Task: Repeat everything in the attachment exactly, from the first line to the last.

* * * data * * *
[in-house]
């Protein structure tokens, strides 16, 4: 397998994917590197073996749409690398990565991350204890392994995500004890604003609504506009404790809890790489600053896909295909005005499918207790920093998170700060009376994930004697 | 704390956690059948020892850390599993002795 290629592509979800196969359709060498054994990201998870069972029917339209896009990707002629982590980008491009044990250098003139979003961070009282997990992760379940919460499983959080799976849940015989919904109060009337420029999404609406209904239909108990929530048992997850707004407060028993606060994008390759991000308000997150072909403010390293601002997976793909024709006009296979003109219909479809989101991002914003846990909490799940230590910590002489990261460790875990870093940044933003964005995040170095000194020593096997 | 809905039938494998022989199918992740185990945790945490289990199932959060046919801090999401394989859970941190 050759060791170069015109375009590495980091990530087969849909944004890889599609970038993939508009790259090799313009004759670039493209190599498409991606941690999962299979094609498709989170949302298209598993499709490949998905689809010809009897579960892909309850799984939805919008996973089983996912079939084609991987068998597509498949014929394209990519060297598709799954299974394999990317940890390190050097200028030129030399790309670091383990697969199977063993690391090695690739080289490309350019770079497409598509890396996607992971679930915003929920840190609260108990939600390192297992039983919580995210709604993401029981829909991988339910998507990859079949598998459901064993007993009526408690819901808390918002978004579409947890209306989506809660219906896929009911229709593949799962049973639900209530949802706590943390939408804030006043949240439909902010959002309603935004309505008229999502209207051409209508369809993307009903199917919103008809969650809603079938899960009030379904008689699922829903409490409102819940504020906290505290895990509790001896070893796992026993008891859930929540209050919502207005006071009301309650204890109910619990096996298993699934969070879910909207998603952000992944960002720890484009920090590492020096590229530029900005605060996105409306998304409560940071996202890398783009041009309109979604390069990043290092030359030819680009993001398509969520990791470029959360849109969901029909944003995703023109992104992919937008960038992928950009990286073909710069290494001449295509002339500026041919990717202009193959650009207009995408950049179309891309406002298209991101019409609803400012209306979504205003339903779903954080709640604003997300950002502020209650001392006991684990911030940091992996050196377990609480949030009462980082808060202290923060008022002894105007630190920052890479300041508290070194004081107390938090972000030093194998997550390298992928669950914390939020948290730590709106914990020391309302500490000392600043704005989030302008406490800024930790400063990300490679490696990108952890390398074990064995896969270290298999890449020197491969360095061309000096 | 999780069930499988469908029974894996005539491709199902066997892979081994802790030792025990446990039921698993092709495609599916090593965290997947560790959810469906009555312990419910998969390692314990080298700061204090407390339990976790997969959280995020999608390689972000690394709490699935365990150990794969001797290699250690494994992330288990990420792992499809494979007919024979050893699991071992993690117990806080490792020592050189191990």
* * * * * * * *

[in-house]
């Protein structure tokens, strides 16, 4: 397998994917590197073996749409690398990565991350204890392994995500004890604003609504506009404790809890790489600053896909295909005005499918207790920093998170700060009376994930004697 | 704390956690059948020892850390599993002795 290629592509979800196969359709060498054994990201998870069972029917339209896009990707002629982590980008491009044990250098003139979003961070009282997990992760379940919460499983959080799976849940015989919904109060009337420029999404609406209904239909108990929530048992997850707004407060028993606060994008390759991000308000997150072909403010390293601002997976793909024709006009296979003109219909479809989101991002914003846990909490799940230590910590002489990261460790875990870093940044933003964005995040170095000194020593096997 | 809905039938494998022989199918992740185990945790945490289990199932959060046919801090999401394989859970941190 050759060791170069015109375009590495980091990530087969849909944004890889599609970038993939508009790259090799313009004759670039493209190599498409991606941690999962299979094609498709989170949302298209598993499709490949998905689809010809009897579960892909309850799984939805919008996973089983996912079939084609991987068998597509498949014929394209990519060297598709799954299974394999990317940890390190050097200028030129030399790309670091383990697969199977063993690391090695690739080289490309350019770079497409598509890396996607992971679930915003929920840190609260108990939600390192297992039983919580995210709604993401029981829909991988339910998507990859079949598998459901064993007993009526408690819901808390918002978004579409947890209306989506809660219906896929009911229709593949799962049973639900209530949802706590943390939408804030006043949240439909902010959002309603935004309505008229999502209207051409209508369809993307009903199917919103008809969650809603079938899960009030379904008689699922829903409490409102819940504020906290505290895990509790001896070893796992026993008891859930929540209050919502207005006071009301309650204890109910619990096996298993699934969070879910909207998603952000992944960002720890484009920090590492020096590229530029900005605060996105409306998304409560940071996202890398783009041009309109979604390069990043290092030359030819680009993001398509969520990791470029959360849109969901029909944003995703023109992104992919937008960038992928950009990286073909710069290494001449295509002339500026041919990717202009193959650009207009995408950049179309891309406002298209991101019409609803400012209306979504205003339903779903954080709640604003997300950002502020209650001392006991684990911030940091992996050196377990609480949030009462980082808060202290923060008022002894105007630190920052890479300041508290070194004081107390938090972000030093194998997550390298992928669950914390939020948290730590709106914990020391309302500490000392600043704005989030302008406490800024930790400063990300490679490696990108952890390398074990064995896969270290298999890449020197491969360095061309000096 | 999780069930499988469908029974894996005539491709199902066997892979081994802790030792025990446990039921698993092709495609599916090593965290997947560790959810469906009555312990419910998969390692314990080298700061204090407390339990976790997969959280995020999608390689972000690394709490699935365990150990794969001797290699250690494994992330288990990420792992499809494979007919024979050893699991071992993690117990806080490792020592050189191990």